Have a look at this idyllic farmhouse in the countryside of southern Norway. The cozy abode is actually used as a self-catering vacation rental.
Of course at this time of year, it looks more like this:
The farmhouse is rentable year-round but is most popular in the summer season because it is only 100 meters from a lake with free trout fishing. Apparently trout fishing is BIG in Norway!
The property also includes a barn, a small museum, a “smithy” and a bee house.
Have a look inside the house….
It has been updated and remodeled, but with an eye toward keeping the quaint old-country feel.
Ski season is officially here so it’s time for House Crazy Sarah to indulge her inner ski-bum (yeah right) and look at some Swiss ski chalets!
This lovely cottage is located on Lake Lucerne in central Switzerland.
The historic chalet was actually moved from its original location – over 30 kilometers away – in the 1970’s.
Today the cottage serves as a vacation rental and has so much to offer at any time of the year.
The views of Lake Lucerne…..
It’s pretty tame from the outside – maybe even lame – but this little bungalow’s heart-beat red door hints of something else going on inside.
Located on the eastside of Los Angeles, this 1939 bungalow has many original features that mesh well with the fresh décor.
The cottage only measures in at a mere 830 square feet, but it packs quite a punch when it comes to style.
Underneath the cow, you have original hardwood floors. Also note the corner fireplace and coved ceilings that were so popular in that era.
The dining room is rather impactful with dark chalk-board paint…
…and a hot mama to bring your pie!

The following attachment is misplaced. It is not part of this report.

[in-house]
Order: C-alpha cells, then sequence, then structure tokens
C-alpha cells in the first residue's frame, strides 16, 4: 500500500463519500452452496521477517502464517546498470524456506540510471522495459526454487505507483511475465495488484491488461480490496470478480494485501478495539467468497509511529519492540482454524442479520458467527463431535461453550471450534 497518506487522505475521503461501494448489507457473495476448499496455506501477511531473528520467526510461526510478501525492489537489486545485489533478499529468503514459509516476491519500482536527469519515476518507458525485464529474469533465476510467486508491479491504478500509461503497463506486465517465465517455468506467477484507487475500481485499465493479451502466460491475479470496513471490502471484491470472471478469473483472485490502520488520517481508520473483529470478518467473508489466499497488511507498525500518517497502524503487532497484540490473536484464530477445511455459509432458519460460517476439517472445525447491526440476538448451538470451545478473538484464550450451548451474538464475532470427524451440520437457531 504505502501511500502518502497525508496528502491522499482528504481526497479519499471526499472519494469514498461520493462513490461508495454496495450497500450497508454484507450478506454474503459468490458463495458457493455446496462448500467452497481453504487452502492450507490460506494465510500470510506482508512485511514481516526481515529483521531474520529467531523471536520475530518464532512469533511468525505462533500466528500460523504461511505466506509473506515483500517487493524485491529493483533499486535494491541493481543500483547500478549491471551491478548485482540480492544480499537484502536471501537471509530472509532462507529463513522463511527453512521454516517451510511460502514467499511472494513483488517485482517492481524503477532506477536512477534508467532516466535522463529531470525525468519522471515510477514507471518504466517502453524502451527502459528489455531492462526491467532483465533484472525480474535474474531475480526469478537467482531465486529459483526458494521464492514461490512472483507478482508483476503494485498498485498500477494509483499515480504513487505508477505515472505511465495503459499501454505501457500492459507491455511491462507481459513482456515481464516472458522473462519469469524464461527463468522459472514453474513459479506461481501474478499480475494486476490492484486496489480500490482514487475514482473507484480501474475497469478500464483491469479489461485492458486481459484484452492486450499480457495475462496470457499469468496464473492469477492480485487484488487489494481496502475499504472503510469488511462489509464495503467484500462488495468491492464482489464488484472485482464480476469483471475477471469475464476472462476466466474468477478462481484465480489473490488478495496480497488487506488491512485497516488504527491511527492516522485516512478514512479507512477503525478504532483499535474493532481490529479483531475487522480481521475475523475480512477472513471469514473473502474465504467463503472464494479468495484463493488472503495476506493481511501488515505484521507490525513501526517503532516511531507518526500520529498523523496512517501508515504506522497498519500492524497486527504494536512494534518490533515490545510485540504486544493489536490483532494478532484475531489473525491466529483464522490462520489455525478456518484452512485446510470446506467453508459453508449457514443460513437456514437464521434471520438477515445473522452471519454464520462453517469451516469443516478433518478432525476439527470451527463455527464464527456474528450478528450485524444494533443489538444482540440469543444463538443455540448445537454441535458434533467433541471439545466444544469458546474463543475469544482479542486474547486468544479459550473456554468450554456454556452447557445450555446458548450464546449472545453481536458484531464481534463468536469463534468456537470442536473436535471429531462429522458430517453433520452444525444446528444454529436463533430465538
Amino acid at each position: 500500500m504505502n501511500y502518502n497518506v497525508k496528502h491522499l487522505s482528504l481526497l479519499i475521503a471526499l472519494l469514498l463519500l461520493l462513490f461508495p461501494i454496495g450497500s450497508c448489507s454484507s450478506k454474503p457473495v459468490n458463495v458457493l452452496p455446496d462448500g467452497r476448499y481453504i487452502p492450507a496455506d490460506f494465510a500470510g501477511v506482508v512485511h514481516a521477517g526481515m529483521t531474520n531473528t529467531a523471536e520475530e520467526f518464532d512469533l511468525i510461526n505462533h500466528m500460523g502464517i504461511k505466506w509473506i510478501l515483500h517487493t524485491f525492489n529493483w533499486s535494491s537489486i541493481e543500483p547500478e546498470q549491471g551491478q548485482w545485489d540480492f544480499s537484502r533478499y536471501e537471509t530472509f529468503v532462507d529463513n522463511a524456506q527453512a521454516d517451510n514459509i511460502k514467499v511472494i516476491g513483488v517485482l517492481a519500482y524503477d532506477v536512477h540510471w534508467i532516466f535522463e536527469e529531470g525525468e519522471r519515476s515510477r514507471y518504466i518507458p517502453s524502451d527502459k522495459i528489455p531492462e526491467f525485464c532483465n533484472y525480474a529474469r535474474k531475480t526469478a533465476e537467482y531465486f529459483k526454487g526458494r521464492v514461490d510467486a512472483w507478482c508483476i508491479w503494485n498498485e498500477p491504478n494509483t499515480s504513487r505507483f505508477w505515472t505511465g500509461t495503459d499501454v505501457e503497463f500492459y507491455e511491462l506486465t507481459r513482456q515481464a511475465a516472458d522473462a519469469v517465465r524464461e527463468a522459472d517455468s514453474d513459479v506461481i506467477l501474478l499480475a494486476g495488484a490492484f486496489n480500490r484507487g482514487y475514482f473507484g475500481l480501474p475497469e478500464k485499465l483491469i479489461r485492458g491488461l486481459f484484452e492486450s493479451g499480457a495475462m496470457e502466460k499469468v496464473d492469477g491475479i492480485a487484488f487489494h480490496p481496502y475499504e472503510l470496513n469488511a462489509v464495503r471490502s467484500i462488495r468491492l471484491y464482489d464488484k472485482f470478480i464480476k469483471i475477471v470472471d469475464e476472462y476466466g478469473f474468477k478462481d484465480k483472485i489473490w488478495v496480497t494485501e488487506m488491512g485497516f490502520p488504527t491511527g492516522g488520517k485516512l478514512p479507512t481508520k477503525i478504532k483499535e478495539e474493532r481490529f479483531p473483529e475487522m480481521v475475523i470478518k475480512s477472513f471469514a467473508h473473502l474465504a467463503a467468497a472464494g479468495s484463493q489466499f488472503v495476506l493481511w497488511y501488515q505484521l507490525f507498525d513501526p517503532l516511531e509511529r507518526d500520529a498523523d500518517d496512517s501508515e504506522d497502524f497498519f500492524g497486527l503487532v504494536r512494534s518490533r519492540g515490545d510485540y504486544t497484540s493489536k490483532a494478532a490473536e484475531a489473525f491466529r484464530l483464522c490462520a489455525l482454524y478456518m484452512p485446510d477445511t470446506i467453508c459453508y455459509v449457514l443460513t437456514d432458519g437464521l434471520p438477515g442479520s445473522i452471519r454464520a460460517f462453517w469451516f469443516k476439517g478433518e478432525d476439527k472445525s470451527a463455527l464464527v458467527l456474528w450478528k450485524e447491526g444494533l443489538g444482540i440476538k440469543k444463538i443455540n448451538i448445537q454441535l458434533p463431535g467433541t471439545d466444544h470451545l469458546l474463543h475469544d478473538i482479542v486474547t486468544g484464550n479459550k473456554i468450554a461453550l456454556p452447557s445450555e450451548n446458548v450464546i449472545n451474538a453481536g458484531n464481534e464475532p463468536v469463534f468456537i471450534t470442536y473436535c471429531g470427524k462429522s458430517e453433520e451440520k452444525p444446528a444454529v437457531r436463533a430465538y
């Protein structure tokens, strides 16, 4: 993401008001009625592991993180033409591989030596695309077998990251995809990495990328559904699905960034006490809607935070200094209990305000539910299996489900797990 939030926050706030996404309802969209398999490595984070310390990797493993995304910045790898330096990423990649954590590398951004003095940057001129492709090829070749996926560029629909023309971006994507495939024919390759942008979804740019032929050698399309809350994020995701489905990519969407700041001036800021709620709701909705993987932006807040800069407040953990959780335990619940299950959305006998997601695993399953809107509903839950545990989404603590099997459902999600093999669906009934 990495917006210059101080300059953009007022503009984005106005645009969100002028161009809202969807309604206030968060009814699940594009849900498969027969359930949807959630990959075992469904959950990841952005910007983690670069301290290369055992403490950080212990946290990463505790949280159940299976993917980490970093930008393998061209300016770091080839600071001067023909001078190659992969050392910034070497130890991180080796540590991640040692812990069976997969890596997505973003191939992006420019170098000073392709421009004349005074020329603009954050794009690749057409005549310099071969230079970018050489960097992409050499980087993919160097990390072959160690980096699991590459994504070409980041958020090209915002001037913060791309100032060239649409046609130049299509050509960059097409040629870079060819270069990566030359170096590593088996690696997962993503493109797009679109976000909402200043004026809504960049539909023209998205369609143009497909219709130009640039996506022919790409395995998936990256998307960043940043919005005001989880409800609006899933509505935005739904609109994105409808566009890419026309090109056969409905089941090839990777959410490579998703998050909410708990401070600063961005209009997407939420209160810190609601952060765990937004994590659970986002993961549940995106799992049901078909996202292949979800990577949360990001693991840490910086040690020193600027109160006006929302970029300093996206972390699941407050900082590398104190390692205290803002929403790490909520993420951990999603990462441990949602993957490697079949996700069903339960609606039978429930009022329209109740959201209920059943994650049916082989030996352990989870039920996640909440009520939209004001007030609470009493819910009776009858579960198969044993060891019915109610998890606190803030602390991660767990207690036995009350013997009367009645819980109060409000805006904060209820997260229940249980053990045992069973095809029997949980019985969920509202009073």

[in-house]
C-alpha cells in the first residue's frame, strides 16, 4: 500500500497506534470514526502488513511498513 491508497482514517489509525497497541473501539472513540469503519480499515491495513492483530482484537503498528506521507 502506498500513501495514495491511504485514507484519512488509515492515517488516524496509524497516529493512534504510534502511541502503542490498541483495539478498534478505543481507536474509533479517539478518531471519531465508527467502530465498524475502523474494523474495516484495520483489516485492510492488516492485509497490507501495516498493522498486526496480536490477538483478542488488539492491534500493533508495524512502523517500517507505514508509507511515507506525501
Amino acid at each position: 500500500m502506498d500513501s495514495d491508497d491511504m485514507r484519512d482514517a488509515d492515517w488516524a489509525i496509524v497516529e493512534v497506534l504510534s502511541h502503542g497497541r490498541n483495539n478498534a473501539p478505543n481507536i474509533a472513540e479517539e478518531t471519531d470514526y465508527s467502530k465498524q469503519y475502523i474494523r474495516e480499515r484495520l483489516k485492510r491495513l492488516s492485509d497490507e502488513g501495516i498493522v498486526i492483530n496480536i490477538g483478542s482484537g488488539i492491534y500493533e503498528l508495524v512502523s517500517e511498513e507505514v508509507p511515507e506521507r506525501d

Have you heard of this amazing company out of Luling, Texas called Tiny Texas Houses?
Their slogan is: “Building The Future With The Past”
And true to their word, they use 99% vintage salvaged materials to build the cutest, tiniest, eco-friendly homes you ever did see!
Each pint-sized home is hand-crafted using recycled materials from demolition of old Texas houses/buildings and is sculpted into “Livable House Art.”
This sweetheart of a cottage is for sale in Louisa, Virginia.
It was built in the year 1860.
My first impression was that this house was built in the carpenter (or folk) Gothic Revival style but the listing agent describes it as an “antebellum board & batten home, built from an Andrew Jackson Downing cottage design.”
And to back this claim up, in the listing photos the agent included a drawing of the cottage design from Andrew Jackson Downing’s 1842 publication A Domestic Revolution: Cottage Residences :
Yep, this particular home is definitely an Andrew Jackson Downing design, but he was famous for Gothic Revival cottages, so I’m wondering where the “antebellum” comes in.
Antebellum simply means pre-war, as in, before the American Civil War. But when applied to architecture, antebellum refers to a style characterized by neoclassical and Greek revival style plantation houses and mansions – not gingerbread board and batten cottages!
Perhaps I am over thinking this whole thing. I’ve read that everything old in the south is referred to as “antebellum”.
So let us just enjoy looking at this lovely pre-war folk Gothic cottage, shall we…